Girl Scout cookie sales down nationally, up locally

By Emily Bardales

For the next couple of weeks, the students that swarm campus will be joined by Girl Scouts selling cookies.

While reports from USA Today and the Los Angeles Times state that pre-order cookie sales are down nationally this year, the sales for the East Central Illinois region are actually beyond the goal.

“We’re on goal for pre-ordered sales,” said Holly Thompson, communication director for the Eastern Illinois regional service center for Girl Scouts. “We are actually up slightly.”

The troops will begin the second type of sales.

“Another part of the sales is the direct sales which will be taking place in the next few weeks, so we can’t be sure of what will happen yet with that aspect,” Thompson said.

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    The girls of the Ranneberger family of Champaign have had years of experience in cookie sales.

    Emma, 14, has been a girl scout for nine years and is in Troop 2041 with her sister Molly, 12. Their troop leader is their mom, Jill.

    “The girls have sold 800 boxes so we are frantically trying to deliver them all,” Jill said.

    While Emma has regulars who will buy cookies every year, she hopes for the best when she is selling outside of places such as Sam’s Club and Schnucks.

    “What we try to do is put a smile on,” Emma said. “We aren’t allowed to solicit, but if customers come up, we try to carry on conversations, and it works to attract more people to come and see what we’re selling.”

    Parker Kellner, 12, and Lauren Klindworth, 12, sold cookies for Troop 2413 outside of Follett’s Bookstore, on the corner of Wright and Green streets.

    “When I was little I used to see girl scouts selling cookies, and I thought it looked fun,” Kellner said.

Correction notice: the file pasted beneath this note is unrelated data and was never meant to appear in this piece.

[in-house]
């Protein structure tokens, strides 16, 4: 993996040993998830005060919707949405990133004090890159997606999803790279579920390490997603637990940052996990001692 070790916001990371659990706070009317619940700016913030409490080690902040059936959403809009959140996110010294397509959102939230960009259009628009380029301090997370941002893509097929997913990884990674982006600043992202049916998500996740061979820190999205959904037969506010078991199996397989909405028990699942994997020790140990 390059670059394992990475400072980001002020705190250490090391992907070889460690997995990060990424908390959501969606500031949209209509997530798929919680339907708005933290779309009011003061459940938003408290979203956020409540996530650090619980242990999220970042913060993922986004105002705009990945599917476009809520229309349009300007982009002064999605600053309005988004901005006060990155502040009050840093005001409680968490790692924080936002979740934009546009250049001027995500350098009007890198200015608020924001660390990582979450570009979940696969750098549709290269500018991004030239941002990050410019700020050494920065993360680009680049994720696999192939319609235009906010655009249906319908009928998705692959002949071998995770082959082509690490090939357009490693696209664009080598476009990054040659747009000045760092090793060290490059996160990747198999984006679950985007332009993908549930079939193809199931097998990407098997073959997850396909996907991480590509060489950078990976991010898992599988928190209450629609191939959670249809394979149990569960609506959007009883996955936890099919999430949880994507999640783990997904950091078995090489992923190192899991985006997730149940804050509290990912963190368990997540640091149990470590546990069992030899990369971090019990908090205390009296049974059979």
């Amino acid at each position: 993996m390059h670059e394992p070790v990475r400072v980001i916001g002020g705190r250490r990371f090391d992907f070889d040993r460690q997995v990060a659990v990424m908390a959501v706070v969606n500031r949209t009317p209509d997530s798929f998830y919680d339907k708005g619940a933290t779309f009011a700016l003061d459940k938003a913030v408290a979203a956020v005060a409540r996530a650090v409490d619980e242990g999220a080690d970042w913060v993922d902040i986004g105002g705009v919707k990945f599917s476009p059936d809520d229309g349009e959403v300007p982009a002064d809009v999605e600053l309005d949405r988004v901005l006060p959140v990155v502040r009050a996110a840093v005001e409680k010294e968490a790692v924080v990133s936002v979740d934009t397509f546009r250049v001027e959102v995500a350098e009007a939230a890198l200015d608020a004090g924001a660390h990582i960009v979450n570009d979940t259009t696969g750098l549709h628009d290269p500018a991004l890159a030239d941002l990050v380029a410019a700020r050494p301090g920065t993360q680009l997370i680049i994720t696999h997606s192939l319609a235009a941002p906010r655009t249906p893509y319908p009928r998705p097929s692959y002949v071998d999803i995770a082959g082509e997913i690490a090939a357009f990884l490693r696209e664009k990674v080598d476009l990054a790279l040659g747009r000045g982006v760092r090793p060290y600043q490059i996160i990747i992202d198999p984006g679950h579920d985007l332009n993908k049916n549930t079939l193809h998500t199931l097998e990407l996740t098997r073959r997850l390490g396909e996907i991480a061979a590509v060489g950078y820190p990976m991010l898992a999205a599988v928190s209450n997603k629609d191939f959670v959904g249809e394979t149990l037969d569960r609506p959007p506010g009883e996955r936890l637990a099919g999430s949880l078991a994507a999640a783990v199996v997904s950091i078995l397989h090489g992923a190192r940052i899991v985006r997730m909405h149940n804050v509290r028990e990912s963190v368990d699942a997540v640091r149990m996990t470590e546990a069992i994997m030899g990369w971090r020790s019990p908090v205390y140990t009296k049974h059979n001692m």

Follett’s Bookstore rotates the troops that it permits to sell outside their store.

    Jill Ranneberger said she thinks the local area is not included in the national drop in sales because problems with cost, weather and the economy that others are experiencing are not as significant here.

    “The Northern part of Chicago is charging $7 per box, while our price has remained the same for several years at $3.50,” she said.

    Another explanation could be the addition of 1,000 girls selling cookies in the division.

    Daisies, 5 and 6-year-olds, are now allowed to sell cookies as well. A new type of cookie is being sold this year called the “Daisy Go Rounds” named after the new group that can sell cookies.

    “The average number of boxes sold per girl is down, but there are more girls selling so it is not affecting us,” said Ranneberger.

    There have also been minor changes made to the cookies this year.

    Three types of cookies have reduced the number of cookies per box, and the recipe for the peanut butter in certain cookies has returned to the old recipe, after the new one introduced last year was not received well, according to Ranneberger.

    While last year’s sales for the Champaign-Urbana area were unavailable, Thompson estimates that the Girl Scouts sold more than 200,000 boxes for all of East Central Illinois.